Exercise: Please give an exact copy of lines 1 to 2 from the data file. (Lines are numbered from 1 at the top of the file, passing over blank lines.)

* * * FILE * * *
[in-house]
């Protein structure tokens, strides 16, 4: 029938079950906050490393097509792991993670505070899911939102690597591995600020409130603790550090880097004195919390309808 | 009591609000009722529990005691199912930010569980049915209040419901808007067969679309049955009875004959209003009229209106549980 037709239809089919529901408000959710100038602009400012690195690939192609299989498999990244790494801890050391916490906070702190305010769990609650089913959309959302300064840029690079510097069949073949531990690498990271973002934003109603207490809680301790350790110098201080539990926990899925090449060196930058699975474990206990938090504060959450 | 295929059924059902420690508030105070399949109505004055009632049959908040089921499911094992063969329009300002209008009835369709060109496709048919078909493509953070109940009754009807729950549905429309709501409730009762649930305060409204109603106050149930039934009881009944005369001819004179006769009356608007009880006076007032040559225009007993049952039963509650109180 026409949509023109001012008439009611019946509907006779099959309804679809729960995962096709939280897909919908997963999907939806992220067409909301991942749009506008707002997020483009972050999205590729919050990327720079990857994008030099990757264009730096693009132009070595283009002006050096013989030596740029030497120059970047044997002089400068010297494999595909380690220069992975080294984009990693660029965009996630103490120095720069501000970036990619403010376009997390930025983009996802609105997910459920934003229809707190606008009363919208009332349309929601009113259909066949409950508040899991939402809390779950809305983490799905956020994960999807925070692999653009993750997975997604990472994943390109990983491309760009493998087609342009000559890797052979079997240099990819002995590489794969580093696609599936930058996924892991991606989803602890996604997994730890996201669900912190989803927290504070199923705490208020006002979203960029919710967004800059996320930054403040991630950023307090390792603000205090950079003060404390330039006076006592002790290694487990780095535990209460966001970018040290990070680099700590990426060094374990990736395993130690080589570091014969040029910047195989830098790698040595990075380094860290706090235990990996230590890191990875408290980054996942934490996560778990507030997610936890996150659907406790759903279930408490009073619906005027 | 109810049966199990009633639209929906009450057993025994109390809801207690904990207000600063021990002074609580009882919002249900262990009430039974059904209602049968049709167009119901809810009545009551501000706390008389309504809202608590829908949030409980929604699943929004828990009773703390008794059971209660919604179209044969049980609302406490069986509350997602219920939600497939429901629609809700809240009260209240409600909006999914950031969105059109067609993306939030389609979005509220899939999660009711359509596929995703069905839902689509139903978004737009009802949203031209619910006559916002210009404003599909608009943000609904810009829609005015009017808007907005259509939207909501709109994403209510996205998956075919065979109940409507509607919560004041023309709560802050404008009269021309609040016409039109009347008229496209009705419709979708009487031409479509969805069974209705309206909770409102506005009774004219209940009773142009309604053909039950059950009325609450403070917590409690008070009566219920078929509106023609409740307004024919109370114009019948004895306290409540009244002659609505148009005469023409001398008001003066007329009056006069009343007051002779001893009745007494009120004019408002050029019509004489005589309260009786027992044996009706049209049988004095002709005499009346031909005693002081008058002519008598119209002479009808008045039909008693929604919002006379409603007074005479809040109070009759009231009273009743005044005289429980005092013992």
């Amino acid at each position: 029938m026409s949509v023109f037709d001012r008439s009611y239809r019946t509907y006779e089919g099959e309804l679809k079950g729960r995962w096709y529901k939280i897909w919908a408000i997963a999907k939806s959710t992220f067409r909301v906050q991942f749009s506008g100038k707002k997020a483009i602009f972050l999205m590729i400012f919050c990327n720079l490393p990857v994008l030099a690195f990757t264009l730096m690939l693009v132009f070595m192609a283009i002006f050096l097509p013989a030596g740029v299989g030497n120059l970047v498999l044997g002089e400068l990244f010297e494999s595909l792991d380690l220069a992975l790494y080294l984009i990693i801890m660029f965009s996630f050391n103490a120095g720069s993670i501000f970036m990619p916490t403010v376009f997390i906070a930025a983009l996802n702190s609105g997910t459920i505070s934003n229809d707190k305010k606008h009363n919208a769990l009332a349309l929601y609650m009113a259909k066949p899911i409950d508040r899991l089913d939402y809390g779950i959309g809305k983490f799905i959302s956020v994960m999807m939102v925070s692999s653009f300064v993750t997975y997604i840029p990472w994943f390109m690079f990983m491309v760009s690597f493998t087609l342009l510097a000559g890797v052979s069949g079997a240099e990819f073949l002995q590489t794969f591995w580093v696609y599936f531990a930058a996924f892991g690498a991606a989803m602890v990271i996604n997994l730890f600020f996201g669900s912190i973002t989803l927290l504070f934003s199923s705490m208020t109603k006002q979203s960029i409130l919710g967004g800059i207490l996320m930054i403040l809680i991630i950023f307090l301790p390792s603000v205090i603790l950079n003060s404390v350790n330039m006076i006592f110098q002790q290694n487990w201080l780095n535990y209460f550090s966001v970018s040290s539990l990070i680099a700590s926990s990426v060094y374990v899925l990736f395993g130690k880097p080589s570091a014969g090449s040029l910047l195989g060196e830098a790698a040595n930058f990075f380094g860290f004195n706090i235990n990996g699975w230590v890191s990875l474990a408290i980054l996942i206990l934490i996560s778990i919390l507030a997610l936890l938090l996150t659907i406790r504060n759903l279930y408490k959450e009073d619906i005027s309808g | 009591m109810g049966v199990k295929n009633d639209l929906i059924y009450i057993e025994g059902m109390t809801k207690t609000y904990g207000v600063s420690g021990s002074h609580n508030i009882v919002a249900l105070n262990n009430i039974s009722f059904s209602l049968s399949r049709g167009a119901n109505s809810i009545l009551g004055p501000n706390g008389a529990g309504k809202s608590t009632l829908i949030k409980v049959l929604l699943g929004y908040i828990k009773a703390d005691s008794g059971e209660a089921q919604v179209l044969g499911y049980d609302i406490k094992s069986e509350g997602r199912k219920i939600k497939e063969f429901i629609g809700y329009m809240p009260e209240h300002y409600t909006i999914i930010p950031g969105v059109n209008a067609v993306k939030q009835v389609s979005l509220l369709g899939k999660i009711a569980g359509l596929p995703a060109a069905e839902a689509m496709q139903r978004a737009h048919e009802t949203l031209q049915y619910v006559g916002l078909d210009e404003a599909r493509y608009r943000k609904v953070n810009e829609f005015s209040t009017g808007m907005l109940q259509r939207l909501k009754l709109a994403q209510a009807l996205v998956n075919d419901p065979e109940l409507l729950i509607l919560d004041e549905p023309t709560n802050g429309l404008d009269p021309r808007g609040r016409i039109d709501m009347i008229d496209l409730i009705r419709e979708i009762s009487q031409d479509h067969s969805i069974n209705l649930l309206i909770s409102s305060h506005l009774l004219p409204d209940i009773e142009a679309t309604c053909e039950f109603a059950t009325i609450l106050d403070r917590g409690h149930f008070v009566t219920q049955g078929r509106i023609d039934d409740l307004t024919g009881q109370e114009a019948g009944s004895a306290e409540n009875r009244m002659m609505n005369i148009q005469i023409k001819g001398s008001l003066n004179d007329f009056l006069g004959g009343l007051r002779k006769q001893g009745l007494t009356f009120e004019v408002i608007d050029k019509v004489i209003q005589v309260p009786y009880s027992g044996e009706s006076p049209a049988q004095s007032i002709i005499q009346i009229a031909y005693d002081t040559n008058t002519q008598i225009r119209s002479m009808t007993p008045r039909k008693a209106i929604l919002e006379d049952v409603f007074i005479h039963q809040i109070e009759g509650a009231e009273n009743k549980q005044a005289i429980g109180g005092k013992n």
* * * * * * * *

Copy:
[in-house]
């Protein structure tokens, strides 16, 4: 029938079950906050490393097509792991993670505070899911939102690597591995600020409130603790550090880097004195919390309808 | 009591609000009722529990005691199912930010569980049915209040419901808007067969679309049955009875004959209003009229209106549980 037709239809089919529901408000959710100038602009400012690195690939192609299989498999990244790494801890050391916490906070702190305010769990609650089913959309959302300064840029690079510097069949073949531990690498990271973002934003109603207490809680301790350790110098201080539990926990899925090449060196930058699975474990206990938090504060959450 | 295929059924059902420690508030105070399949109505004055009632049959908040089921499911094992063969329009300002209008009835369709060109496709048919078909493509953070109940009754009807729950549905429309709501409730009762649930305060409204109603106050149930039934009881009944005369001819004179006769009356608007009880006076007032040559225009007993049952039963509650109180 026409949509023109001012008439009611019946509907006779099959309804679809729960995962096709939280897909919908997963999907939806992220067409909301991942749009506008707002997020483009972050999205590729919050990327720079990857994008030099990757264009730096693009132009070595283009002006050096013989030596740029030497120059970047044997002089400068010297494999595909380690220069992975080294984009990693660029965009996630103490120095720069501000970036990619403010376009997390930025983009996802609105997910459920934003229809707190606008009363919208009332349309929601009113259909066949409950508040899991939402809390779950809305983490799905956020994960999807925070692999653009993750997975997604990472994943390109990983491309760009493998087609342009000559890797052979079997240099990819002995590489794969580093696609599936930058996924892991991606989803602890996604997994730890996201669900912190989803927290504070199923705490208020006002979203960029919710967004800059996320930054403040991630950023307090390792603000205090950079003060404390330039006076006592002790290694487990780095535990209460966001970018040290990070680099700590990426060094374990990736395993130690080589570091014969040029910047195989830098790698040595990075380094860290706090235990990996230590890191990875408290980054996942934490996560778990507030997610936890996150659907406790759903279930408490009073619906005027 | 109810049966199990009633639209929906009450057993025994109390809801207690904990207000600063021990002074609580009882919002249900262990009430039974059904209602049968049709167009119901809810009545009551501000706390008389309504809202608590829908949030409980929604699943929004828990009773703390008794059971209660919604179209044969049980609302406490069986509350997602219920939600497939429901629609809700809240009260209240409600909006999914950031969105059109067609993306939030389609979005509220899939999660009711359509596929995703069905839902689509139903978004737009009802949203031209619910006559916002210009404003599909608009943000609904810009829609005015009017808007907005259509939207909501709109994403209510996205998956075919065979109940409507509607919560004041023309709560802050404008009269021309609040016409039109009347008229496209009705419709979708009487031409479509969805069974209705309206909770409102506005009774004219209940009773142009309604053909039950059950009325609450403070917590409690008070009566219920078929509106023609409740307004024919109370114009019948004895306290409540009244002659609505148009005469023409001398008001003066007329009056006069009343007051002779001893009745007494009120004019408002050029019509004489005589309260009786027992044996009706049209049988004095002709005499009346031909005693002081008058002519008598119209002479009808008045039909008693929604919002006379409603007074005479809040109070009759009231009273009743005044005289429980005092013992």